Education

Marin County, California: Marin County Safe Routes to School Program

In August 2000, the Marin County Bicycle Coalition was funded by the National Highway Traffic Safety Administration to participate in a Safe Routes to School pilot program.

Introduction

In August 2000, the Marin County Bicycle Coalition was funded by the National Highway Traffic Safety Administration to participate in a Safe Routes to School pilot program. Congressman James Oberstar, then the ranking Democrat of the House Committee on Transportation and Infrastructure, endorsed the program as a means to reduce traffic congestion around schools and promote healthy alternatives to driving.

Chula Vista, California: Comprehensive SRTS Program Takes Off

Chula Vista is in southwest California and has the largest kindergarten through sixth grade district in the state.

Introduction

Chula Vista is in southwest California and has the largest kindergarten through sixth grade district in the state. In 2007, the city of Chula Vista and the Chula Vista Elementary School District (CVESD) applied for and were awarded Safe Routes to School (SRTS) grants. One of the grants was designated for a non-infrastructure program for Otay and Rice Elementary Schools, while the other was for a city infrastructure program.

Prescott, Arizona: Transportation mural encourages new thinking

Maybe it’s not feasible to travel by jet pack, but that didn’t stop students from including the idea on a middle school mural that highlights creative, non-car ways to arrive at school.

Introduction

Maybe it’s not feasible to travel by jet pack, but that didn’t stop students from including the idea on a middle school mural that highlights creative, non-car ways to arrive at school. The alternative transportation mural, painted on the corner of Mile High Middle School in Prescott, AZ, just behind the bicycle rack, was part of an encouragement effort, according to Lisa Barnes, Executive Director of Prescott Alternative Transportation (PAT), a non-profit pedestrian and bicycling advocacy organization.

Coconino County, Arizona: "Walk, Bike and Get Fit" in Flagstaff, Arizona

In September 2007, the Coconino County Health Department received $39,000 in federal funding awarded through the Arizona Department of Transportation to jumpstart its Safe Routes to School (SRTS) program.

Introduction

In September 2007, the Coconino County Health Department received $39,000 in Federal funding awarded through the Arizona Department of Transportation to jumpstart its Safe Routes to School (SRTS) program. The program, titled “Walk. Bike. Get Fit,” began at Kinsey Elementary School, considered one of the most challenging to access by walking or bicycling.

Flippin, Arkansas: SRTS Pedestrian Safety Education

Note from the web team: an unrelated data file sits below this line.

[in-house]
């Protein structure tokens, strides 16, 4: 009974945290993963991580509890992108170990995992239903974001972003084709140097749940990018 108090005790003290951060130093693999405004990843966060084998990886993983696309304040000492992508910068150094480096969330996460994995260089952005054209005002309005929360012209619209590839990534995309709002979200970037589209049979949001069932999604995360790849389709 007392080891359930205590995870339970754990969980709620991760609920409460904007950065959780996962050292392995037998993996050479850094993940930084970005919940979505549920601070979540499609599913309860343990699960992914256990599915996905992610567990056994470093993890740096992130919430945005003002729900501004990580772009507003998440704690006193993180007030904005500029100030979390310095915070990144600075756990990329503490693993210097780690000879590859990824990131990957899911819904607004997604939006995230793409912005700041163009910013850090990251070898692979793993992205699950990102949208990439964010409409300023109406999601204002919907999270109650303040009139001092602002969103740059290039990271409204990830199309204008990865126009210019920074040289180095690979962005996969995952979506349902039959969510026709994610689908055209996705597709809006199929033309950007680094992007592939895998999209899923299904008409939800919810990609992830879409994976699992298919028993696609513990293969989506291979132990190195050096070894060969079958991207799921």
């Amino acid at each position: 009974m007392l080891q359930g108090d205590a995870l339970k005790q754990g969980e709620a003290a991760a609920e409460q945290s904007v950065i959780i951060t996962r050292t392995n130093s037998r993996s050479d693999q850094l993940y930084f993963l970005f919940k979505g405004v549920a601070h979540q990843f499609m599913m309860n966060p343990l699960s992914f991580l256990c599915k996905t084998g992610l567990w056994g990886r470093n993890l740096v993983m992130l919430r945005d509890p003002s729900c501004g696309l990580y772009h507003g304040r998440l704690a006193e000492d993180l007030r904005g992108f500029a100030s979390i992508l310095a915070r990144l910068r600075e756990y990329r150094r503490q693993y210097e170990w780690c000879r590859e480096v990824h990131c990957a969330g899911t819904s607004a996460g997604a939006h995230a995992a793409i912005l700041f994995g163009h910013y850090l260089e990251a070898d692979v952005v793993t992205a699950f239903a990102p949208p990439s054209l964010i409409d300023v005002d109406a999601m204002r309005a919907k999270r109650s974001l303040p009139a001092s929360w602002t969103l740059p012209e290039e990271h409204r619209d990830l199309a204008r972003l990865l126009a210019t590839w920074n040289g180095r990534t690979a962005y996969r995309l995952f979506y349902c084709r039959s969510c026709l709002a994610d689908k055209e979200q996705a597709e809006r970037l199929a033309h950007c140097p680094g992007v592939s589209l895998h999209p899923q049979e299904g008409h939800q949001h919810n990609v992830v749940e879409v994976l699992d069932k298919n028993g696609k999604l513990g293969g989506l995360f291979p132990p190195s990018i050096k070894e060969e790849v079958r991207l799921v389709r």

Flippin, AR, is a rural town that is home to Flippin Elementary School, Flippin Middle School and Flippin High School.

Introduction

Flippin, AR, is a rural town that is home to Flippin Elementary School, Flippin Middle School and Flippin High School. All of these schools are on the same campus, and approximately 100 of the 920 students regularly walk to school, despite the limited sidewalks around the school and the highway bordering part of campus.

Huntsville, Alabama: PTA Members take charge of Walk to School Day

The Parent Teachers Association (PTA) at Challenger Elementary School in Huntsville, Ala., has organized Walk to School Day in conjunction with International Walk to School Day for five years.
 

Introduction

The Parent Teachers Association (PTA) at Challenger Elementary School in Huntsville, Ala., has organized Walk to School Day in conjunction with International Walk to School Day for five years. Through the PTA’s efforts, the children learn the importance of physical activity and a healthy diet.

Fairhope, Alabama: Monthly walk-to-school events are habit-forming

In Fairhope, AL, regular walk-to-school events are scheduled to help create a sustainable program that will change behaviors and enhance the community’s walkability.

Introduction

In Fairhope, AL, regular walk-to-school events are scheduled to help create a sustainable program that will change behaviors and enhance the community’s walkability.

Three schools in Fairhope serve elementary-age children: Fairhope K-1 Center, Fairhope Elementary School for second and third graders and Fairhope Intermediate School for fourth and fifth graders. Each school has approximately 500 students.

Carson City, Nevada: Grassroots effort leads to two SRTS pilot programs

In 2006, Muscle Powered, a local walking and bicycling advocacy group in Carson City, Nev., initiated a project to pilot a Walk to School program at two elementary schools using a $12,000 grant from the Nevada Office of Traffic Safety.

Introduction

Las Cruces, New Mexico: SRTS Trailblazers

Before Congress passed the SAFETEA-LU transportation legislation in 2005, the Las Cruces Metropolitan Planning Organization (MPO) in Las Cruces, NM, adopted Safe Routes to School (SRTS) policies into its transportation plan.

Introduction

Before Congress passed the SAFETEA-LU transportation legislation in 2005, the Las Cruces Metropolitan Planning Organization (MPO) in Las Cruces, NM, adopted Safe Routes to School (SRTS) policies into its transportation plan.

“We actually started on the SRTS project prior to the state’s SRTS program getting started,” said Andy Hume, associate planner for the MPO. “We wrote one of the first action plans in the state.”

Wharton Borough, New Jersey: SRTS success leads to "Safe Routes to School Year"

The first SRTS programs began at MacKinnon Middle and Duffy Elementary School, with the goal of encouraging more children to walk or bicycle to school.

Introduction